Mindfulness

Jon Kabat-Zinn defines mindfulness as “the awareness that emerges through paying attention on purpose, in the present moment, and non-judgmentally to the unfolding of experience moment by moment.  It’s paying attention in the here and now. Attention to the things that are happening in this very moment. 

This may sound easy, but how many times is our attention redirected by our thoughts? Although thinking is undeniably very handy, as it allows us to make plans and solve difficult problems, at the same time, it often triggers many problems. Our mind can get easily lost in endless thinking (worrying and rumination).  

The goal of Mindfulness interventions is to teach participants to become aware of body sensations, thoughts, and emotions and to relate to them with an open, non-judgmental attitude through formal and informal practice. Research has consistently shown that mindfulness is an important predictor of well-being. Practicing mindfulness has been associated with higher levels of life satisfaction, more positive affect, less negative affect, and sense of autonomy and competence.

A great way to get started with mindfulness are with the 9 Attitudes of Mindfulness. The attitudes support each other and are deeply interconnected. Practicing one will lead to the others. Your ability to bring these attitudes forward in your mindfulness practice will have a great deal to do with your long-term success and ability to communicate with others.

9 Attitudes of Mindfulness

  1. Non-judging. A non-judging attitude describes impartial observation of our experience—not labelling thoughts, feelings, or sensations as good or bad, right or wrong, fair or unfair, but taking note of thoughts, feelings, or sensations in each.
  2. Beginner’s mind. This attitude allows us to be receptive to new possibilities and prevents us from getting stuck in the rut of our With curiosity we see things as new and fresh, as if for the first time. Looking at something from a child’s perspective.
  3. This wise attitude reminds us that things unfold in their own time. Patient openness to each moment can be particularly helpful to invoke when the mind is agitated and wandering.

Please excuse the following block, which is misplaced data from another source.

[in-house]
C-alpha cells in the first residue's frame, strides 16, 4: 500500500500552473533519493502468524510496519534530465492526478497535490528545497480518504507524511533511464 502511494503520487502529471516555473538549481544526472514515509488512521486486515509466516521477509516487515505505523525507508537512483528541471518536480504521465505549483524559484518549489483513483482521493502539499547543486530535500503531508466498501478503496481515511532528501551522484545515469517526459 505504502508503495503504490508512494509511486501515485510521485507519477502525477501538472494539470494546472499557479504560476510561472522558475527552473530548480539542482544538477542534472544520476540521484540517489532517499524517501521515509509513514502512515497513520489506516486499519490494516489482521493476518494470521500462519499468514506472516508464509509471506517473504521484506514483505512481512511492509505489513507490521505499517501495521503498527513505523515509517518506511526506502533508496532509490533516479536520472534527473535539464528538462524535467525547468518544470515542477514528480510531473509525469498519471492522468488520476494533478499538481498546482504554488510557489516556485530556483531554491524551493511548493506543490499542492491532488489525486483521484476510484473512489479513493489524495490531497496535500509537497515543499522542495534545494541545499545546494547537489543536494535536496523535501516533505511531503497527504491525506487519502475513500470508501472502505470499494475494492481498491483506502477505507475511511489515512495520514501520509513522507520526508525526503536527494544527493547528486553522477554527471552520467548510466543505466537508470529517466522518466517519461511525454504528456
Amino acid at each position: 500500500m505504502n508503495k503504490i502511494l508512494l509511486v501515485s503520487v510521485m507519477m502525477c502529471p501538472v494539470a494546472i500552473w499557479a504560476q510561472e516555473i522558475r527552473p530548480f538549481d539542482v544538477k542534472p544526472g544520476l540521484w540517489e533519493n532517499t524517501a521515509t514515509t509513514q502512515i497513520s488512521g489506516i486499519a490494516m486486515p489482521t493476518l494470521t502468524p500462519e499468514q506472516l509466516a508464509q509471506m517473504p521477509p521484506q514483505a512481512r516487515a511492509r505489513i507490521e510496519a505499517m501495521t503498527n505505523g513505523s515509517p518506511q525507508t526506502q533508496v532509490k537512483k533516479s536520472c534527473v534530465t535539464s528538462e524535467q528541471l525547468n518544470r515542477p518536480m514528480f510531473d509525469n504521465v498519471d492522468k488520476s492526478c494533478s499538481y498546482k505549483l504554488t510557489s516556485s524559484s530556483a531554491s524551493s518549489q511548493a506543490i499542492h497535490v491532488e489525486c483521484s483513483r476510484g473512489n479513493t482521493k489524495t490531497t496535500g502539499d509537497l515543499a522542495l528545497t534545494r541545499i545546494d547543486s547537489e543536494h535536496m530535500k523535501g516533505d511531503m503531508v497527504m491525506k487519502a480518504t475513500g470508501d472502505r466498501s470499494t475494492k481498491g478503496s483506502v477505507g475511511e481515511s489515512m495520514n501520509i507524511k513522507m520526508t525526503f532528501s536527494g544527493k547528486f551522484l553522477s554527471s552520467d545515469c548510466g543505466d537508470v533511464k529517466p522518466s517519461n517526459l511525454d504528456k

4. Trust your intuition, your own inner goodness, your own wisdom and your own authority, even if you make “mistakes” along the way. In practicing mindfulness, you are practicing taking responsibility for being yourself and learning to listen to and trust your gut.
  5. Non-striving. A non-striving attitude means not trying to get anywhere other than where you Trying less and being more allows your goals to happen in a more organic way without worry, frustration, and irritation.
  6. Acceptance describes the embrace of the true, deep understanding of how things really are. It is a pause, a period of allowing, of letting be, of clear seeing in the moment.
  7. Letting When things feel pleasant we tend to hold on to them and conjure them up again and again. Let go of what “was” and embrace what is in this moment.
  8. Gratitude is a way to protect your mind from constantly complaining and finding the negative in things. To enjoy the present moment with a sense of reverence and humility. By slowing down and bringing gratitude into our present moment we bring a sense of delight and focus on the positive in life.
  9. Being generous recognizes that there is more happiness found in giving than clinging on to things. Generosity embodies a warm heart and kind attitude.

Kabat-Zinn, J. (2013). Full Catastrophe Living, Revised Edition: How to cope with stress, pain, and illness using mindfulness meditation.

Recovered Mindfully. “9 Attitudes Jon Kabat-Zinn.” Youtube. Youtube Video April 24, 2015, Web 21 September 2018.